A history of U.S. mistakes in pursuing the impossible?
Other U.S. administrations have also bungled the problem of Afghanistan. Foreign Policy columnist James Traub wrote an Aug. 20 essay titled “The United States Keeps Doing What It Can’t,” arguing that there was plenty of blame to share:
“The administration of George W. Bush refused to include the Taliban in the November 2001 talks to forge a new government in Afghanistan; then-Defense Secretary Donald Rumsfeld refused to pay for an army big enough and effective enough to stand up to the Taliban resurgence in 2005; President Barack Obama authorized a counterinsurgency strategy in 2009 that failed on its own terms while greatly increasing the tempo of killing; an impatient President Donald Trump [and Secretary of State Mike Pompeo] cut a lousy deal with the Taliban in 2020.”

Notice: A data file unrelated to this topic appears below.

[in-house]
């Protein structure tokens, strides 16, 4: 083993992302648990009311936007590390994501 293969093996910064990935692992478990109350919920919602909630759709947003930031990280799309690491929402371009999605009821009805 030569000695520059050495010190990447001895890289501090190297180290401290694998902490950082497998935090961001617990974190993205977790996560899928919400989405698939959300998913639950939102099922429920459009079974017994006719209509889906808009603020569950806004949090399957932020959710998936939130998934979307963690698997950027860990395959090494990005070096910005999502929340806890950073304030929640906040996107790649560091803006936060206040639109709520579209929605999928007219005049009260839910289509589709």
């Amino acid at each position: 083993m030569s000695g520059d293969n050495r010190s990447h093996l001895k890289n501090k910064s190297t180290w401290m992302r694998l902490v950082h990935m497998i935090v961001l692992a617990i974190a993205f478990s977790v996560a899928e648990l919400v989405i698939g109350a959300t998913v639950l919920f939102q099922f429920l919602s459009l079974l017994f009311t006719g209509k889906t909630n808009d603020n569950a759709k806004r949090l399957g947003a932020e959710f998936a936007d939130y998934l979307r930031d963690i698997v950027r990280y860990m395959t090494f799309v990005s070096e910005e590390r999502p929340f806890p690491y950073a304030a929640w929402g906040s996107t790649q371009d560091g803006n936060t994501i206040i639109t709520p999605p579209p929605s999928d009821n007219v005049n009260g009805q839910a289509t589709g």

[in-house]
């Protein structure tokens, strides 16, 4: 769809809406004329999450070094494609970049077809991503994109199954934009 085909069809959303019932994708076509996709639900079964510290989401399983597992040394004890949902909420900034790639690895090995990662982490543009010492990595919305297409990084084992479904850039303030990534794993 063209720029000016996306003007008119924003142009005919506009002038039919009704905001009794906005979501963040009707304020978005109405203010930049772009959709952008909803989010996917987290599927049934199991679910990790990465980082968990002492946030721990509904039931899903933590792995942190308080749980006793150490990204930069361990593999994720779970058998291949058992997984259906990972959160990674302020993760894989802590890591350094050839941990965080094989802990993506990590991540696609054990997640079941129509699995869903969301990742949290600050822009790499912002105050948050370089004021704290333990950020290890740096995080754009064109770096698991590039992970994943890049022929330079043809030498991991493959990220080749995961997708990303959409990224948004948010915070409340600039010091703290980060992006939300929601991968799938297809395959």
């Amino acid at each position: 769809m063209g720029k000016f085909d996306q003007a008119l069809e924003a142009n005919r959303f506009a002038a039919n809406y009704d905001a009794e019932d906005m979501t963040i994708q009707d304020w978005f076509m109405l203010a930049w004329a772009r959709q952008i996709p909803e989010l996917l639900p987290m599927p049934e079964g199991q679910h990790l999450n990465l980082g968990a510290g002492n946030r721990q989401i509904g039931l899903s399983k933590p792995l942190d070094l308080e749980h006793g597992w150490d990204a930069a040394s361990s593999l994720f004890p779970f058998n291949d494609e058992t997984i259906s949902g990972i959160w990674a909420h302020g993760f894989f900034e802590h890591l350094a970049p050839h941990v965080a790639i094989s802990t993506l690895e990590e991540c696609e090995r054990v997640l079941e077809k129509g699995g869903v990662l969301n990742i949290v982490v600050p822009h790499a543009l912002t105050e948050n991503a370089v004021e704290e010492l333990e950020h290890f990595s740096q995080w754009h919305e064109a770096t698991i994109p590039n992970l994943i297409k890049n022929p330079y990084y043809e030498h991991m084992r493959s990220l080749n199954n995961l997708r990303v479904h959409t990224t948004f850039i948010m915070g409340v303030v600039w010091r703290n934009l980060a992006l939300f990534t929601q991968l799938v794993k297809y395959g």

Traub concluded that “The lesson of Afghanistan is thus not that the United States is uniquely maladroit… it is that the United States keeps insisting that it must do that which it cannot do… whether it is rolling back communism in Southeast Asia or conquering sectarian hatred in Iraq or installing good government in Afghanistan.”
A loss of confidence in U.S. reliability?
Nonetheless, the sudden and complete collapse of the Afghan government and army after 20 years of U.S. assistance, the rapid Taliban victory and the chaotic U.S. withdrawal inevitably raised questions even among allies and friends about the U.S.' competence, reliability, and the strength of our defense relationships.
In addition, the People's Republic of China (PRC) and Russia relished the disaster and gloated about U.S. failures.
Beijing was quick to seize on Afghanistan as a warning lesson for Taiwan. The day after the Taliban took over Kabul, Beijing’s always bellicose and threatening Global Times published an editorial warning that the “Afghan abandonment [was] a lesson for Taiwan’s DPP,” falsely claiming that “The geopolitical value of Afghanistan is no less than that of Taiwan…”